by the damming of the Missouri River, which is a whole other history that I encourage people to look into, the way that the Missouri River has been a point of struggle for the people at Standing Rock and the Sioux Nation for many, many years.
And so denying the easement in this one tiny spot on Lake Oahe on the Missouri River is not a victory, because we all, tens of millions of people, rely on the water from the Missouri River, the largest water basin in this region of the country. And putting the pipeline crossing of the Missouri
River twenty miles north or, forty miles north, is still going to result in the same risks for everybody who drinks that water and for all the people of Standing Rock, and for all the people of Sioux Nation. And so I think it’s important for people to be examining. You know, I’m an anarchist, I’malways examining the people who hold power, and I think my indigenous comrades who are up there, or who have been up there at Standing Rock, they also come from a perspective that somebody who is in tribal government, these are governments that mirror colonial government and colonial power. And so there’s something to question there. This isn’t the ways in which traditionally indigenous people of Sioux Nation would have governed themselves. And if we’re going to be talking about being in solidarity with indigenous sovereignty, then we as non-native people,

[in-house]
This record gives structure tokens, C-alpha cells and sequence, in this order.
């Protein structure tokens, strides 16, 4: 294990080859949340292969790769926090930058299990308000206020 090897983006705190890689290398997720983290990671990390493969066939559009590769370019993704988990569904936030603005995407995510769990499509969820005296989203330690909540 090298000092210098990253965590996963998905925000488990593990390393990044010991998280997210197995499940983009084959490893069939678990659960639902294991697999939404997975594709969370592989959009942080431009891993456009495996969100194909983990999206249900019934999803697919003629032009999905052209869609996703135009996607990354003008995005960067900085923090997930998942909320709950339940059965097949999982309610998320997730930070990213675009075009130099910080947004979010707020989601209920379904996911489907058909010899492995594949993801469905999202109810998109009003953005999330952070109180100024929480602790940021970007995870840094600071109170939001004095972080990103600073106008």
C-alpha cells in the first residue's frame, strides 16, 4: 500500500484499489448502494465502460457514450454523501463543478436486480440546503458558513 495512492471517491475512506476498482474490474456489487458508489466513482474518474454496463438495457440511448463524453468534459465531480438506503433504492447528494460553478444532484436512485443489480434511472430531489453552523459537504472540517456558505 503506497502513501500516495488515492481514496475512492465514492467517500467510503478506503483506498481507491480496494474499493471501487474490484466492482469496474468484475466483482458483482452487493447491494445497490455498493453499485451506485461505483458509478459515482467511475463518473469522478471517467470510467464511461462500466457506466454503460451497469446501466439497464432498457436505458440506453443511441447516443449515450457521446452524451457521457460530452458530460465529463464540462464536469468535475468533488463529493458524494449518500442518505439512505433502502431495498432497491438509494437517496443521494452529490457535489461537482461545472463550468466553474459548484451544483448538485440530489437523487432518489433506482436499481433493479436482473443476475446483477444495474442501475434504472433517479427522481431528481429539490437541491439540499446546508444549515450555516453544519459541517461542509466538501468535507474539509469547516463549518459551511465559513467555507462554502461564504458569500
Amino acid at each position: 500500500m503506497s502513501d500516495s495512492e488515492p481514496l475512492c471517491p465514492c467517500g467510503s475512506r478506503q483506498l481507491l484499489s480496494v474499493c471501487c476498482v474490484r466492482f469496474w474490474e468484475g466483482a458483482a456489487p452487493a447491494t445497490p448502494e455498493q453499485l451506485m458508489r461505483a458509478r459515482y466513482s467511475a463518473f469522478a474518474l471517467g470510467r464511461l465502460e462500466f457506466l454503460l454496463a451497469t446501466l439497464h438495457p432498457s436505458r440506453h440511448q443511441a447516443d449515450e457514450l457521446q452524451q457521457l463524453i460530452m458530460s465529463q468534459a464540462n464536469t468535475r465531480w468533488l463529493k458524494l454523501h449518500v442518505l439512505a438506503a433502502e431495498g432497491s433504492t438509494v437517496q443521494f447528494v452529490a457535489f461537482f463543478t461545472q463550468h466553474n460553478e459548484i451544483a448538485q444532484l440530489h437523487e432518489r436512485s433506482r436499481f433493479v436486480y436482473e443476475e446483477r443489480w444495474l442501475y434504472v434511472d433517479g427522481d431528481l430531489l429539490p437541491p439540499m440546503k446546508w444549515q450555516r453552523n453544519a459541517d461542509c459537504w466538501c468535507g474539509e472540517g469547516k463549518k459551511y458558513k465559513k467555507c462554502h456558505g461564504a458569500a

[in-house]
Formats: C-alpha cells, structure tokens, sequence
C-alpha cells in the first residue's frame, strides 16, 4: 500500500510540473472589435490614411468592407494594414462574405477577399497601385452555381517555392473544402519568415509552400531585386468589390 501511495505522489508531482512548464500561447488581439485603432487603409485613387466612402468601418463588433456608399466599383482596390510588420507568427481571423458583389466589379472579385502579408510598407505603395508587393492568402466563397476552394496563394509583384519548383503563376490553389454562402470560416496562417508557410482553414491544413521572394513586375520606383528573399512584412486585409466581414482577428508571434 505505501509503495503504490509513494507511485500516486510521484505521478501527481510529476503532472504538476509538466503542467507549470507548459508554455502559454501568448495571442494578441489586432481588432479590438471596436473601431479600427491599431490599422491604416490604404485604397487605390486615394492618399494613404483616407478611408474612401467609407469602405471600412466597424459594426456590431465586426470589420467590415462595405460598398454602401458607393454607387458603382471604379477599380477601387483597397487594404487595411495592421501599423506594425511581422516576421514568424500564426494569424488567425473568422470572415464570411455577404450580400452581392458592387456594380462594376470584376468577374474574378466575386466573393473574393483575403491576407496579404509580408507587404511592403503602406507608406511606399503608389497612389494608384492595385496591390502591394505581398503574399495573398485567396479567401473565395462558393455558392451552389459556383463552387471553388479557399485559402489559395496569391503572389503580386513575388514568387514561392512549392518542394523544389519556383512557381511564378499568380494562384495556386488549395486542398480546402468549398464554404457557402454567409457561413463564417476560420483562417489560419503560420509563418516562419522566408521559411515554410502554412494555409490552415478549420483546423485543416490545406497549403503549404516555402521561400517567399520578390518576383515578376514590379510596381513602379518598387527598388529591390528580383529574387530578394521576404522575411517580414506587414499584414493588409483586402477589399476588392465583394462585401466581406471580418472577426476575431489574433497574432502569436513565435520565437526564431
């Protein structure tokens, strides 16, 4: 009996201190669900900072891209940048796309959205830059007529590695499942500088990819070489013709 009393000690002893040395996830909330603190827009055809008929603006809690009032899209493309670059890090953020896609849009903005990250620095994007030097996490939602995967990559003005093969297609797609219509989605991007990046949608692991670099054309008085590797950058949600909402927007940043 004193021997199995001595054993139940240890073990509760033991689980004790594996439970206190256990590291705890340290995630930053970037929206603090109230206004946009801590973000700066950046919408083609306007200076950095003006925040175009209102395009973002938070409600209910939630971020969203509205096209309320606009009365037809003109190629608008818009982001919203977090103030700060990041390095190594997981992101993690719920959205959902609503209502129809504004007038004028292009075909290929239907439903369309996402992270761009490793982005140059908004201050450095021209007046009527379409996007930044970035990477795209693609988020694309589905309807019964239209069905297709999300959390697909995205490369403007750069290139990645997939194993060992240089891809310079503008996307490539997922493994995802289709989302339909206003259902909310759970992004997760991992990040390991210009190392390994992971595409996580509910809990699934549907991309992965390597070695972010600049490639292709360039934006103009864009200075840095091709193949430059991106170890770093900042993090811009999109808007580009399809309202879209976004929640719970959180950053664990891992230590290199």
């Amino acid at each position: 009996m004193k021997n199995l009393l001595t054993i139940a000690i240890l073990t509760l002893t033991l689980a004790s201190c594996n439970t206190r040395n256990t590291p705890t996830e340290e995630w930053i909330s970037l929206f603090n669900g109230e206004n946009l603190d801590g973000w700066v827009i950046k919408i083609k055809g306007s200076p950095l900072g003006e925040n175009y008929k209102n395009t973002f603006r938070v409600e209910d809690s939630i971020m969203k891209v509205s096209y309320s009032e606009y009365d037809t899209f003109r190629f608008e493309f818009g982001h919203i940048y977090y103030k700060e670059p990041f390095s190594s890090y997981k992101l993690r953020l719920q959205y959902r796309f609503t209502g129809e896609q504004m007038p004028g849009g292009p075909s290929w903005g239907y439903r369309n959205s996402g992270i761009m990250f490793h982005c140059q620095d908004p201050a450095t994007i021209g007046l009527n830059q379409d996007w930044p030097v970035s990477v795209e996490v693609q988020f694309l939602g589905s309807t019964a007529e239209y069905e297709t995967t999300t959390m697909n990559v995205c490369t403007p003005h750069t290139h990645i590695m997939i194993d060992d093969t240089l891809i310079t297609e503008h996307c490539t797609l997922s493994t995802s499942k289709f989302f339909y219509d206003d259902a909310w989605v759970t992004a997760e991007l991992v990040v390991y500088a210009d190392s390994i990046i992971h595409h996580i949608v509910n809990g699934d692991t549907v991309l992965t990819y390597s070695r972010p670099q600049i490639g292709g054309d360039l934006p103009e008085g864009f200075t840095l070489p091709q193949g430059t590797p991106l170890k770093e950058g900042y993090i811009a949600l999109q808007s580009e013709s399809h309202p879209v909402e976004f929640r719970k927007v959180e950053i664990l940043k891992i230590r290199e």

allies and accomplices to them, need to be following their lead, but we also need to be critical of whose lead we’re following and what kind of power those people are wielding.
But I think that there’s a lot of people who are not going home, and I think that’s really important to remind people right now, that there are hundreds and hundreds of people who will not be returning home. Over on the reservation side at Sacred Stone and Rosebud camp, there’s still around six hundred or more people on that side, at Oceti Sakowin which I believe has actually been renamed to Oceti Oyate, which that rename has come from the indigenous youth council and from this person Chase